Tuesday, 22 November 2011

Prof. Dr. Hassan Yaacob

Profil Usahawan Pilihan

Terbitan : Ogos 2004
Syarikat : Healwell Pharmaceuticals Sdn Bhd.

Healing power of gamat

Golden sea cucumber or gamat is a traditional medicine of the Malays. For over 500 years, Malays, particularly of the northern region of the peninsula, use gamat as a folk remedy for various ailments.

Royal families and Pulau Langkawi’s legendary Mahsuri purportedly used air gamat (literally gamat water) and clay as a beauty mask. This is because gamat is also believed to give skin a soft and smooth texture. Nowadays, the use of gamat is more widespread.

The Malays boil and drink air gamat to treat cuts, sores and inflammation, peptic ulcers or to revitalise the body. Mothers who had recently given birth also take gamat for quick healing.

As a young boy, Prof Hassan Yaacob, 47, had heard about gamat but didn’t think much of it. As a researcher with the Department of Pharmacology, Universiti Malaya, he was sceptical about its healing powers.

But when he saw how his grandmother’s wound had been healed after taking gamat, he decided to do research on it.

“In 1989, I had just returned from England and heard someone groaning in our house in Kota Baru. I learnt that my grandmother was in pain as she had just undergone a laparectomy (operation to remove part of the wall of the abdomen),” says Prof Hassan, a PhD holder in clinical pharmacology from the Royal College of Surgeons of England, who at that time had just returned after nine years abroad.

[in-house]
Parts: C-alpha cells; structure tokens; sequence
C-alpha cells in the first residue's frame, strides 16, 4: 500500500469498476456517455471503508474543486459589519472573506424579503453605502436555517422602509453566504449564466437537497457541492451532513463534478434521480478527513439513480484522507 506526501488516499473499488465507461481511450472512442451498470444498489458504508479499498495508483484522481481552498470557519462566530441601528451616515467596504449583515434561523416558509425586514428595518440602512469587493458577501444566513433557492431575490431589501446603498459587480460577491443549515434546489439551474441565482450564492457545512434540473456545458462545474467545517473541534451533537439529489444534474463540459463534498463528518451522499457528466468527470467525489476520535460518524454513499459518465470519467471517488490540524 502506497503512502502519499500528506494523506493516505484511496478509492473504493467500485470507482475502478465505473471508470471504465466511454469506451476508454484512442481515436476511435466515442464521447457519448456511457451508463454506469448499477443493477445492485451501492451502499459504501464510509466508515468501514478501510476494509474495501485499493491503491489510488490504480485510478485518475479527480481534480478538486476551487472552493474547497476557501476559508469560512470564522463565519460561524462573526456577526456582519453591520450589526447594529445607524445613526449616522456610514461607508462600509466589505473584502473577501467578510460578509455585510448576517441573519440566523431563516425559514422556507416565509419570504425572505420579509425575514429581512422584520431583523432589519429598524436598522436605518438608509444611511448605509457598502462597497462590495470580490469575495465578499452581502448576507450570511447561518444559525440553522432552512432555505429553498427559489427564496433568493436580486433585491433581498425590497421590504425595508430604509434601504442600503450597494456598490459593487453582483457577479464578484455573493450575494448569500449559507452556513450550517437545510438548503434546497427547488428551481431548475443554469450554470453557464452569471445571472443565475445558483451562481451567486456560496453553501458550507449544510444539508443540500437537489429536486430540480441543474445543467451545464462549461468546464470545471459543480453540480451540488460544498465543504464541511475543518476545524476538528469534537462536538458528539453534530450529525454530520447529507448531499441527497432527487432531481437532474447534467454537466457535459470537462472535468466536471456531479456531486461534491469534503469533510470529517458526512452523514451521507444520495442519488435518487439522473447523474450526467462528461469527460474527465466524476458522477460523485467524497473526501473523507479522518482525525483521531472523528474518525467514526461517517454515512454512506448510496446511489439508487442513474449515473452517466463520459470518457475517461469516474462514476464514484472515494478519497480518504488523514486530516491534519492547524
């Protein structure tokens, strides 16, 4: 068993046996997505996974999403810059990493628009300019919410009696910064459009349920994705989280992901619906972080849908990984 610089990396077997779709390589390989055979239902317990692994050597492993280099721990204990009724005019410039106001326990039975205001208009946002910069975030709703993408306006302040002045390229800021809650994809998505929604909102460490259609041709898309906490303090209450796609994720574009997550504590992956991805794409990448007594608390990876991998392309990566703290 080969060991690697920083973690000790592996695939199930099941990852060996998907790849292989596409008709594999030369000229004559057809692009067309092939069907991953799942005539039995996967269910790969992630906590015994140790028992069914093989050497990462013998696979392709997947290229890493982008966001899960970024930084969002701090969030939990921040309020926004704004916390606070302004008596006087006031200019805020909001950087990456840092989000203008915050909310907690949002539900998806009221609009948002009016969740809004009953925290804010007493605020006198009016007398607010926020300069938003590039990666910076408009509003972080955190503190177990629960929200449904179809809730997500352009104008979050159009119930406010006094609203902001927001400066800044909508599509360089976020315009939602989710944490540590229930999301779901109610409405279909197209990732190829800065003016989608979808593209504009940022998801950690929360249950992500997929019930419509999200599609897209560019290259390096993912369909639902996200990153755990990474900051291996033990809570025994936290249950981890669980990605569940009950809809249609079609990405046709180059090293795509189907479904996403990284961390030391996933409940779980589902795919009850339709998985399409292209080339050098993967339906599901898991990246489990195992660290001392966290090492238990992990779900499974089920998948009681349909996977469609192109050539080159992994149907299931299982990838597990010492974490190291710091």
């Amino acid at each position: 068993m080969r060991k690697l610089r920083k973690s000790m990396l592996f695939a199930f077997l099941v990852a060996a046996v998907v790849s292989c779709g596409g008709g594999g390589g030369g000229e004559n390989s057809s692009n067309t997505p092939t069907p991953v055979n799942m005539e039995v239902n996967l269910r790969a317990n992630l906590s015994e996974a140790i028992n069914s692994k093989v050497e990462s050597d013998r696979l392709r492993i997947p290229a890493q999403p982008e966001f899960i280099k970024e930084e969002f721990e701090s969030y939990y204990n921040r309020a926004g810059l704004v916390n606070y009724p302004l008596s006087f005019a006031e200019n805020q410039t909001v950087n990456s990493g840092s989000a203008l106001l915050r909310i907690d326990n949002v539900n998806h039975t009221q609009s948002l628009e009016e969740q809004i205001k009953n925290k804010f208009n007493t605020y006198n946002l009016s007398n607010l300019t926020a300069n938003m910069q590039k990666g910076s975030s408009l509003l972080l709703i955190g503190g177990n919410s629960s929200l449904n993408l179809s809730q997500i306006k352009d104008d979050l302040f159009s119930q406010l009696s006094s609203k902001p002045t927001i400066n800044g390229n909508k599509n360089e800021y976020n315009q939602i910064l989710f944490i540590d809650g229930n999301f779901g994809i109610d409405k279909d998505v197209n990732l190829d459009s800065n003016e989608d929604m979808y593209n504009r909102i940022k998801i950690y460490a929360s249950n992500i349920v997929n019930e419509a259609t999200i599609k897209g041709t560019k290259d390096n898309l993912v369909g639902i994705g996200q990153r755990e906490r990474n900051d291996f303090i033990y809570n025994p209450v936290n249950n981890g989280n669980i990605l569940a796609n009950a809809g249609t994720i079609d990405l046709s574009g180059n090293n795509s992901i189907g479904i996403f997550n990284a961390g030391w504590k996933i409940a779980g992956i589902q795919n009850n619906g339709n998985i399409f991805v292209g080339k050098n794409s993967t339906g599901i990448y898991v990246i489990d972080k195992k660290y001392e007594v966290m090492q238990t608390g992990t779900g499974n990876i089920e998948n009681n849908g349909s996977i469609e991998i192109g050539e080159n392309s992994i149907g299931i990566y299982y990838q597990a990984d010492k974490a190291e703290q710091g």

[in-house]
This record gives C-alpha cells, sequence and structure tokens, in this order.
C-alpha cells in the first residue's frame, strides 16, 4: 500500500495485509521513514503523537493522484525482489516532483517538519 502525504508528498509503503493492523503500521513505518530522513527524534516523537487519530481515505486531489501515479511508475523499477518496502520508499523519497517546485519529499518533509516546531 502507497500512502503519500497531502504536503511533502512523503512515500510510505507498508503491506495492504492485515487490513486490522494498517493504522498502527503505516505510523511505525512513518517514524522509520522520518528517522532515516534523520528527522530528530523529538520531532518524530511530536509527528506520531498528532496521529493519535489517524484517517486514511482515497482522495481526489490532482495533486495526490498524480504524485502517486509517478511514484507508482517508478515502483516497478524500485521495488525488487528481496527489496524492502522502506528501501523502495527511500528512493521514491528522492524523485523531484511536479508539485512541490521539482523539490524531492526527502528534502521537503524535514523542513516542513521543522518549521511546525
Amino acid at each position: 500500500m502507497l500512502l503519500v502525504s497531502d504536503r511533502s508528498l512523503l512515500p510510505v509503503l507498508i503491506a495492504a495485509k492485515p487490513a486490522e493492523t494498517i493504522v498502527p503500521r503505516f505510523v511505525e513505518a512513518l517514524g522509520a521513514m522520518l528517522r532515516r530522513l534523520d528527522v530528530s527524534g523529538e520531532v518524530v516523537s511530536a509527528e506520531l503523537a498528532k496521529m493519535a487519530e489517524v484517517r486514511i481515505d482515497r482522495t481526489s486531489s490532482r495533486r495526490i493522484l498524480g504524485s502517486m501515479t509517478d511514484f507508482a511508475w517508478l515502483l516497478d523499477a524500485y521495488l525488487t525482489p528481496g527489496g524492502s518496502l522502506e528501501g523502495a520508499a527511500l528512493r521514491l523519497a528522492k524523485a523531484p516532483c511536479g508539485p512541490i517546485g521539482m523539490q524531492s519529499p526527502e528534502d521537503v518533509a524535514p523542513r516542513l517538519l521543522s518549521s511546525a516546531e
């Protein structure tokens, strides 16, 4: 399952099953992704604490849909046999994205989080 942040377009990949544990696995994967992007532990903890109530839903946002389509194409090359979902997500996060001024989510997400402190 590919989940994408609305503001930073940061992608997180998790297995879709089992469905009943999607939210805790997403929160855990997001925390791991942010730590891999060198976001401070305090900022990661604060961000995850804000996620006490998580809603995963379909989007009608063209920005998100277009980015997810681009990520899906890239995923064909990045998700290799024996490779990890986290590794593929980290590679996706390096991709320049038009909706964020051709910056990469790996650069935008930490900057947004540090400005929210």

Her agony was due to an infected wound. Prof Hassan advised her to get the wound cleaned and re-stitched but she was reluctant.

“Elderly kampung folk are afraid of going to the hospital. It’s taboo to go against their wishes if they do not want to go,” he says.

A few days later, Prof Hassan found that his grandmother’s wound had “dried” up and she was no longer in pain. She had taken air gamat.

He became curious and asked his mother for the recipe for air gamat, a stinky and fishy concoction.